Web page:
Recently, Japanese television networks have reported grave news: ratings this year are down by something like 75%. There could be any number of reasons for this, and most of those reasons might have something to do with Japanese actors being hired because their fathers are rich, or because the guys who host talk shows are chosen because they’ve been hosting talk shows for years, even though they’re now old enough to look like teenager-molesters, or maybe it’s because the network TV in Japan really does suck (the cable, however, is exceptional, though mostly because you get American channels plus the wacky Japanese stuff). I think maybe it’s all of the above, plus a little bit more. You see, even before reality TV took off in America, Japan has been enjoying (word used loosely) a prototypical form of reality television. Where the West would later invent “Survivor”, which takes normal people and puts them into the interesting situation of being trapped on a desert island with no food (and ubiquitous men with cameras, who make sure no one dies), the Japanese — well, we can’t say “invented”; it’s more like — developed “reality-esque” television programs in which interesting people are put through the paces of normal situations. Like, say, eating dinner at a moderately cheap restaurant, for example. This television trend has started to stew Japanese casual conversation in a marinade du bastard, however, and we will often see otherwise not-mentally-handicapped-looking Japanese children with silly hair standing up during a meal at a family restaurant to scream something “hilarious” at a classmate, because hey, the restaurant those two “famous” comedians were eating at on that mundanely fascinating television show last night couldn’t have been more expensive than this, and hey, we’re only in high school — we might as well be adults, already.

One reason Japanese television might be going down the crapper is the popularity of videogames. When a Japanese television executive was pressed for comment semi-recently, he replied that “Maybe everyone is busy playing their Wiis”. This quote got blown out of proportion — he was most likely in a joshing mood when he said that. Still — it might be right. Because, you see, Japanese proto-reality TV has always been less about any kind of “entertainment” status quo and more about providing background noise for people in informal situations. Some of these proto-reality TV shows will pit celebrities against one another in laid-back quizzes, where no one gets a prize in the end. It’s just filler sound for someone who spent all day at work, whether they’re eating dinner alone or with their husband. Whether they’re talking to their husband or just kind of reading a magazine.

The accidental glory of Nintendo’s training series is that they give us things to talk about with our friends; there is no prize for winning. There is only a feeling that comes in one of two flavors: warm, or lukewarm. (Usually, if you just keep getting worse for about ten days in a row, that’s when you give up.) And though Vision Training lacks the iconic conversation hook of “What’s your Brain Age, sweet thing?” there is a whole new plane of pickup lines etched beneath the surface, if you’re willing to look. Let me seduce you a little bit:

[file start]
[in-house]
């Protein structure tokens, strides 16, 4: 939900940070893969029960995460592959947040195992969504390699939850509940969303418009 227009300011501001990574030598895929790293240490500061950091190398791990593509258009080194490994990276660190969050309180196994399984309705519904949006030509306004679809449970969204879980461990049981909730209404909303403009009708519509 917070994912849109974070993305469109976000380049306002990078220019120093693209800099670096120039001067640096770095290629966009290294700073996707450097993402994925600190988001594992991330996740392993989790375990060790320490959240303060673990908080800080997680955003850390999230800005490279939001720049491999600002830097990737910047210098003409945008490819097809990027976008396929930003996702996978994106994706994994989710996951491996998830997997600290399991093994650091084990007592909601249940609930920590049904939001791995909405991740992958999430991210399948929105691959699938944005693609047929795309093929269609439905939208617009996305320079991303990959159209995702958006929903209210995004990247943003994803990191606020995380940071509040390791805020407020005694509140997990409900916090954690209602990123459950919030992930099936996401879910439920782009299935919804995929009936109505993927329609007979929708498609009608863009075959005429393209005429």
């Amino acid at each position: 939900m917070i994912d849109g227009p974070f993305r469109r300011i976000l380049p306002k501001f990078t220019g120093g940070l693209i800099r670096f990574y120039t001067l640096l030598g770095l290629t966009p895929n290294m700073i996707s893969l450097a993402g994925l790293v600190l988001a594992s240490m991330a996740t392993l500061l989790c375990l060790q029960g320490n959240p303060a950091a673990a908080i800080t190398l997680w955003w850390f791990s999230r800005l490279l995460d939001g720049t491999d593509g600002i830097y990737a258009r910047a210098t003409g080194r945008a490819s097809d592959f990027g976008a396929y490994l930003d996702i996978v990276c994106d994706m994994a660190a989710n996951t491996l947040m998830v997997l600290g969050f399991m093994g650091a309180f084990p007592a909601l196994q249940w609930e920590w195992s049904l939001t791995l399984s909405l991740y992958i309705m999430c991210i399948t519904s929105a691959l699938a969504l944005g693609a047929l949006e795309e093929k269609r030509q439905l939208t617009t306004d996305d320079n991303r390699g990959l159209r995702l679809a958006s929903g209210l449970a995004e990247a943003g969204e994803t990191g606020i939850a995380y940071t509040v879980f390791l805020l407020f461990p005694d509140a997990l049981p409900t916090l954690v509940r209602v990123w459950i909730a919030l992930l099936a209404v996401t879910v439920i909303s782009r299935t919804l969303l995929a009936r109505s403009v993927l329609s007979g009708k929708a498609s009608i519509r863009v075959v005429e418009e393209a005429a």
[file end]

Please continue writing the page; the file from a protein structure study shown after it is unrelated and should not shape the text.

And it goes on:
When I was four years old, I was in a car accident with my dad, on a snowy road, on the way to church. My right eye popped out of my head. They managed to stuff it back in there, though the muscles never quite grew back correctly. As a result, two dozen years later, I can see Magic Eye puzzles just by taking off my glasses and blinking. This talent for soft-focus has allowed me to build a pretty impressive speed-reading ability, though precision movement — as with shell games — is a little more taxing. However, whenever my cellular phone (eternally on silent mode) blinks with an incoming email, wherever it is in my apartment, I detect it, and I find it with my eyes before the blink has finished. The major drawbacks of my Weird Eyes are that I Can’t See Shit without my glasses, and that anything with multiple moving perspectives gives me an instant migraine — hence my being unable to ever play first-person shooters split-screen, ever. I got good enough at Gradius V to one-credit it all the way up to the stage with the asteroid field, though I could not proceed any further because of the terrifying headache caused by the multidirectional scrolling. I do not, however, get carsick while reading a book. The worst game-related headache I ever endured was in Sega’s game Dororo (Blood Will Tell), where the first stage is black and white, with the only color being the life meter, which was red and green. That actually shocked the hell out of me.

Do I feel like any videogames in the traditional sense have made my eyes worse? Not really. Though all this reminds me of something: there was this letter in Nintendo Power way back when, from the parent of a kid who was diagnosed as legally blind. The progressive-minded specialist recommended by their family doctor prescribed videogames, preferably ones with large characters moving at medium speeds. The kid got hooked on Double Dragon II, and after a few months of sitting very close to the television, was finally able to function sight-wise with a pair of thick glasses. “Look out, Howard [Lincoln, then-president of Nintendo of America] — some day a kid with thick glasses might show up in your office, after your job!” said the mother, in closing. I wonder what ever happened to that kid. For some reason, just thinking about Vision Training makes me curious. It makes me sincerely hope he got a good deal somewhere down the line. Who would have imagined — games making people do something sincerely.

tim rogers